Wednesday, September 27, 2006

Sugar Beets

The high plains roll and flatten, run up into a line of hills along the Missouri, and then flatten again. We are driving the blue roads, the state highways, zigzagging first North then East through the small towns. The farming goes from cattle range and perilously dry hay fields to more and more crops, and more and more water. In some places, I don’t see any new hay bales, only the blackened big rolls of last year’s crop. I also see a lot of fields that look as though they once held cattle, but are now empty, and I imagine that they have had to sell the cattle off. I realize that what I can see from the road is not a statistically good sampling of what is going on, but it doesn’t look good. It must have rained in ND in the last 2 weeks, there is a fine new growth of bright green grass, probably too late for some. We see many abandoned farms and some that are on the edge, swallowed up by agribusiness. The eastern side of ND is full of small ponds and sloughs with ducks and cattails, and there is standing water in the corners of fields, and places where the crops have been drowned. If the drought came here, it is over now. I saw a flock of huge birds, white bodies and black wings wheeling up out of a slough. I wish they were whooping cranes, but they might have been snow geese or even white faced ibis.

Another change is the trees.. Where the buffalo roamed, there are only trees in the bottomlands. Gradually as we go north and east, the geometry of open range becomes rectangles of fields that are edged in trees planted to break the terrible wind and keep the dirt on the fields. Around a house or farmyard, the windbreaks are several lines of different trees, lower shrubs on the leading edge, then taller and taller, and some spruce so that the winds are deflected up and away from the house. A lot o people are rattled and upset by the constant wind here. I don’t mind it, but then seawater runs in my blood and the wind blows on the ocean too. For a farmer, it must feel as thought the wind is pulling the moisture and the topsoil up and carrying it away. At some point, we must have passed into land that would have had trees on it to begin with, but I can’t see now where that would be. That’s a kind of history that is hard to find. Maybe there is a map that shows what the land was like before the white man got out here.

We passed a sign that said continental divide. I thought that was the Atlantic/Pacific divide that runs along the Rockies. But apparently the rivers in this area run north into Hudson’s Bay, not south to the Gulf of Mexico. That is technically the Atlantic, I would have thought. I suppose that it does change the history of the place, making it more of a piece of Canada than other places. Winnipeg is only 90 miles away, and the border is just 30 miles north of here. The 49th parallel is a pretty arbitrary line in the sky after all.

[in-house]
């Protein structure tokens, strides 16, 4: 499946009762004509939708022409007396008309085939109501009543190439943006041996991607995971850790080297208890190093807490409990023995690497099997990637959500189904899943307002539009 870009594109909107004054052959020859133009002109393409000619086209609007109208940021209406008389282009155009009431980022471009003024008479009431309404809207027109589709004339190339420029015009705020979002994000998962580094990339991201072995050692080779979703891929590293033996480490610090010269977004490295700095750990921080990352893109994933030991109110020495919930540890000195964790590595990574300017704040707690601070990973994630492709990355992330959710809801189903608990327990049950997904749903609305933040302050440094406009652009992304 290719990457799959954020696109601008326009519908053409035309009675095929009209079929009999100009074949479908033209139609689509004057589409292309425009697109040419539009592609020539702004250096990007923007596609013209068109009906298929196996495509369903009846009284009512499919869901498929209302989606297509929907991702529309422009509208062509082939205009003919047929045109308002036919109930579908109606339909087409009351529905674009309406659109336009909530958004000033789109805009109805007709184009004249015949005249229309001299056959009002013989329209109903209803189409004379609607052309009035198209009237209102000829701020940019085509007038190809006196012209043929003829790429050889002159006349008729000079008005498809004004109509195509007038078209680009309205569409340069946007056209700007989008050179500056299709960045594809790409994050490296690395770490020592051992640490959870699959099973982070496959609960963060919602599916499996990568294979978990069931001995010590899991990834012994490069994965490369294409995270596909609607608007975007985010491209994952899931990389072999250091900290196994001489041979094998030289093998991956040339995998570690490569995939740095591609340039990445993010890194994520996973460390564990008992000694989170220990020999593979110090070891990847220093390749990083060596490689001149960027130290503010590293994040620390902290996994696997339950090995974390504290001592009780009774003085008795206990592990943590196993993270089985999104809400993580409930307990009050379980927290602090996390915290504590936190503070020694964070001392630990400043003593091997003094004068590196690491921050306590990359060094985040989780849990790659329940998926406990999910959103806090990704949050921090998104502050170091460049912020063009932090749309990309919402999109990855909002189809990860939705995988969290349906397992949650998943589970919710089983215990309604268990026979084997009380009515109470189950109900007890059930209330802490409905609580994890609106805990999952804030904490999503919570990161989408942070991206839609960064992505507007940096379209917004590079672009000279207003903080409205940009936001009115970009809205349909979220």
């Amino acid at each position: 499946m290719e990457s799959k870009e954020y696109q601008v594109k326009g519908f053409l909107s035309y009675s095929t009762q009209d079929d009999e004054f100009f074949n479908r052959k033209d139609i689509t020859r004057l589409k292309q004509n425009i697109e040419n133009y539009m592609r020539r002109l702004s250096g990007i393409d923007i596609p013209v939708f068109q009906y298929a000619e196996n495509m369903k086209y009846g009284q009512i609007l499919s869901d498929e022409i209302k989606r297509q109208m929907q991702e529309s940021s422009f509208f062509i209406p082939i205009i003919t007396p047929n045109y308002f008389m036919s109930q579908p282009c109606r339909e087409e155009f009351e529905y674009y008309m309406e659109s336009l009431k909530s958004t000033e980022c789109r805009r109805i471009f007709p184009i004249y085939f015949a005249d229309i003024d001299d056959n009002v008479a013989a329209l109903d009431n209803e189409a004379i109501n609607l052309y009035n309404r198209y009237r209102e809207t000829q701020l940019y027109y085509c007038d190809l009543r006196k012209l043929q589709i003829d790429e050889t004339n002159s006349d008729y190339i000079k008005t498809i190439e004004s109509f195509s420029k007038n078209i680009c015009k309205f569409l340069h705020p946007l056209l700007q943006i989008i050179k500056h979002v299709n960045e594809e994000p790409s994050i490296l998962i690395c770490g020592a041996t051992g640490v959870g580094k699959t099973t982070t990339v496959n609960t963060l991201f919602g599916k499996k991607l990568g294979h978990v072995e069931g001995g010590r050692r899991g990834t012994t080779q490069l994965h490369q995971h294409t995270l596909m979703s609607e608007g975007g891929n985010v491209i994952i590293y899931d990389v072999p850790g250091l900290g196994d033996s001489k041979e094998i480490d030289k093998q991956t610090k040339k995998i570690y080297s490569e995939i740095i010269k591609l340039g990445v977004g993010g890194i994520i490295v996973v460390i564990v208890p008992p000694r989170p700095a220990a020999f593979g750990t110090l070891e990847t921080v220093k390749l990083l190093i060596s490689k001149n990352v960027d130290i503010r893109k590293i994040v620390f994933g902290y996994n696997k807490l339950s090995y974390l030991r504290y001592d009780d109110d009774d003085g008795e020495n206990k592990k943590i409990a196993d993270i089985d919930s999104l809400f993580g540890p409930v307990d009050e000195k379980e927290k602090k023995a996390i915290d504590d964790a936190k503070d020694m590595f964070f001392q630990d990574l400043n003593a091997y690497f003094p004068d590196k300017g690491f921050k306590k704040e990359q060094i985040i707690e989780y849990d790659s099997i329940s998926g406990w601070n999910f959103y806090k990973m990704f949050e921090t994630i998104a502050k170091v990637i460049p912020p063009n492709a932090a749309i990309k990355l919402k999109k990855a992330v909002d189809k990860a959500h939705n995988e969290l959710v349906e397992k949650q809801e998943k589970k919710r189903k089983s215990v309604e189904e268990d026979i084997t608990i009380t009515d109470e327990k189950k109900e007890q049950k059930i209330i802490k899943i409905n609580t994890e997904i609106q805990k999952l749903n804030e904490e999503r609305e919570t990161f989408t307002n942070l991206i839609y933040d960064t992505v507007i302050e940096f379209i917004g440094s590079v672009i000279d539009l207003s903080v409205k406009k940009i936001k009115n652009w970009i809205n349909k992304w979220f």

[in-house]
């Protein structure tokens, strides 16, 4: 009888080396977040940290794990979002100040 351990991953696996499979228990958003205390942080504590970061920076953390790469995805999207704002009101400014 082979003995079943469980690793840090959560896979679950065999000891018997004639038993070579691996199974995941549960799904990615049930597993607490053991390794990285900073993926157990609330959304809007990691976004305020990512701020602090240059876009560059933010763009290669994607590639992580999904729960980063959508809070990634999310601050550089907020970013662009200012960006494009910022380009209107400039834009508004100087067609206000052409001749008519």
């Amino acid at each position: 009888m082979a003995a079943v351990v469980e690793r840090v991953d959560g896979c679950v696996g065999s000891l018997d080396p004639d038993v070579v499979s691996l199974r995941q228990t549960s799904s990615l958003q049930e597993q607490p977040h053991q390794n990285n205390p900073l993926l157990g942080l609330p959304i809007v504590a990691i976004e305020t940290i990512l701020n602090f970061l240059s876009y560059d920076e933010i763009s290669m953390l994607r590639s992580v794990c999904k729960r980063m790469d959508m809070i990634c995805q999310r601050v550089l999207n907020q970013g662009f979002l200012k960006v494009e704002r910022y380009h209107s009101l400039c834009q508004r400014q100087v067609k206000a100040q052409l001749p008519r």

We pulled into Grand Forks and plopped ourselves in the Walmart parking lot. There were a number of other rigs there, come to do the same thing, and the next morning at 8:00 we all walked across the road to the employment company to get signed up and shown a safety video. About half of the people there looked like us, retired RVers looking for a quick buck, the other half looked to be younger, and a little down on their luck, also looking for a quick buck. It is not a big office and we pretty much overwhelmed the staff. The RVers get a free hook up site as part of the pay, but as we are generally older, they have to get a look at us. We had a phone conference earlier, in which the guy said no canes, no walkers, this is hard work, 12 hours of standing in the cold. Apparently people still show up unable to do the work, wishful thinking. Friends of ours from Hart Ranch helped us make this connection and we went through the process and got placed in the same town with them, Drayton ND at the city park campground. We still as of Tues. have not seen the plant nor do we know what our actual job will be.

Some History

A sugar beet (Beta vulgaris L)is a big relative of the red beet, and it is white and can weigh between 2 and 4 pounds

Quoting from Wikipedia:

As early as 1590, the French botanist Olivier de Serres extracted a sweet syrup from beetroot, but the practice did not become common. The Prussian chemist Andreas Sigismund Marggraf used alcohol to extract sugar from beets (and carrots) in 1747, but his methods did not lend themselves to economical industrial-scale production. His former pupil and successor Franz Carl Achard began selectively breeding sugar beet from the White Silesian fodder beet in 1784. By the beginning of the 19th century, his beet was approximately 5–6% sucrose by weight, compared to around 20% in modern varieties. Under the patronage of Frederick William III of Prussia, he opened the world's first beet sugar factory in 1801, at Cunern in Silesia.

The development of the European beet sugar industry was encouraged by the Napoleonic Wars. In 1807 the British began a blockade of France, preventing the import of cane sugar from the Caribbean, and in 1813, Napoleon instituted a retaliatory embargo. By the end of the wars, over 300 beet sugar mills operated in France and central Europe. The first U.S. beet sugar mill opened in 1838.